A spike in gas prices pushed up inflation in August, yet most other costs rose at a more modest pace, evidence that consumer price increases overall are still cooling.
In a set of conflicting data on Wednesday, the Labor Department said the consumer price index rose 3.7% in August from a year ago, up from a 3.2% annual pace in July. Yet excluding the volatile food and energy categories, so-called core prices rose 4.3%, down from 4.7% in July and the smallest increase in nearly two years. That remains far from the Federal Reserve’s 2% target.
Despite the seemingly divergent figures, the decline in the core measure could add to optimism that inflation is coming under control. The Federal Reserve closely tracks core prices because they are seen as a better indicator of future inflation trends. Wednesday's figures also make it more likely the Fed will skip an interest rate hike at its meeting next week. While more expensive gas could elevate inflation this month as well, most economists forecast that inflation will slowly decline through the end of the year.
On a monthly basis, consumer prices jumped 0.6% in August, the biggest increase in more than a year. Gas prices spiked nearly 11% in August, though they have since levelled off: According to AAA, the average nationwide price at the pump was $3.84 on Tuesday, little changed from a month ago.
Excluding food and energy, core prices increased just 0.3% in August from July.
“The longer-run trend is coming down,” said Alan Detmeister, an economist at UBS and former staff economist at the Fed. “There is month-to-month noise ... But we're on the right track."
Cooling inflation has also bolstered hopes that the economy could actually experience a rare “soft landing,” in which growth and hiring slow enough to bring down price growth but not so much as to result in a deep recession.
On a monthly basis, consumer prices likely jumped 0.6% in August, the biggest increase in more than a year. Gas prices spiked about 11% in August, economists estimate, though they have since levelled off: According to AAA, the average nationwide price at the pump was $3.84 on Tuesday, little changed from a month ago.
Economists forecast that air fares likely also rose in August from July. But they expect used cars, which soared in price during the pandemic and its aftermath, will fall as much as 3% in August from July, and new cars could also decline or at least stay unchanged. Apartment rental costs are expected to keep rising at about a 0.4% monthly pace, but that is half the rate of a year ago and could fall further later this year.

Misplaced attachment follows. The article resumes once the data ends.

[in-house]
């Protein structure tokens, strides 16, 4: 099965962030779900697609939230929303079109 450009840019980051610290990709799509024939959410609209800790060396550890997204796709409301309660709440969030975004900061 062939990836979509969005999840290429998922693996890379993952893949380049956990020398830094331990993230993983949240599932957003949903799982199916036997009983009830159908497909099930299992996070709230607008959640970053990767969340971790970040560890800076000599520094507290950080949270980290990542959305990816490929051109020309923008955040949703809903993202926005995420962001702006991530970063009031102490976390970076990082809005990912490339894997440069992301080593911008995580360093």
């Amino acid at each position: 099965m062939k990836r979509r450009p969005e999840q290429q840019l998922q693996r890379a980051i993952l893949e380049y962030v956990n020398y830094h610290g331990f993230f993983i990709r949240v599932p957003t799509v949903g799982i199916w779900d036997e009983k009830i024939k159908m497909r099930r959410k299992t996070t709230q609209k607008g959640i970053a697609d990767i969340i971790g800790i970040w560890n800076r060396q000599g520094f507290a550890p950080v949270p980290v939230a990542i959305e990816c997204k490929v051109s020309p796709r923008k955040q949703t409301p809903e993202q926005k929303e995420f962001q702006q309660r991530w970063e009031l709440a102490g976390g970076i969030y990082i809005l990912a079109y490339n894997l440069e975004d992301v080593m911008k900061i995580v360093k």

Grocery prices are increasing more slowly after skyrocketing in the wake of supply disruptions brought on by Russia's invasion of Ukraine last year. The increase has strained many households' budgets. Even with more modest increases each month, grocery costs are still 3.6% higher than a year ago.
Federal Reserve officials are becoming more open to the idea that inflation is coming under control, though chair Jerome Powell said last month it was still “too high.”
But in his high-profile speech at Jackson Hole, Powell said that the Fed would proceed “carefully” with any further rate hikes, which many economists saw as an opening for the Fed to skip a rate increase at its September 19-20 meeting.
The Fed has lifted its benchmark interest rate 11 times in the past 12 meetings to about 5.4%, the highest level in 22 years. It increased the rate a quarter-point in July after leaving it unchanged in June.
Lorie Logan, president of the Federal Reserve's Dallas branch, said last week that “another skip could be appropriate” at its next meeting, “but skipping does not imply stopping.”
Investors see only a 7% chance of a rate hike next week, according to CME's FedWatch. But they have priced in a 38% change for an increase at the Fed's subsequent meeting in November.
The European Central Bank is also contemplating lifting its key interest rate at its next meeting Thursday, though officials could choose to also skip an increase. The European economy is nearing recession as it struggles with high inflation and rising borrowing costs.
The 20 countries that use the euro currency are expected to grow just 0.8% this year, according to a gloomy forecast issued Monday by the European Commission, the European Union's executive arm. Germany's economy, the EU's largest, is projected to shrink 0.4%. Inflation in the EU is higher than in the U.S. — it was 5.3% in July — though that is half of the 10.6% peak reached in October.
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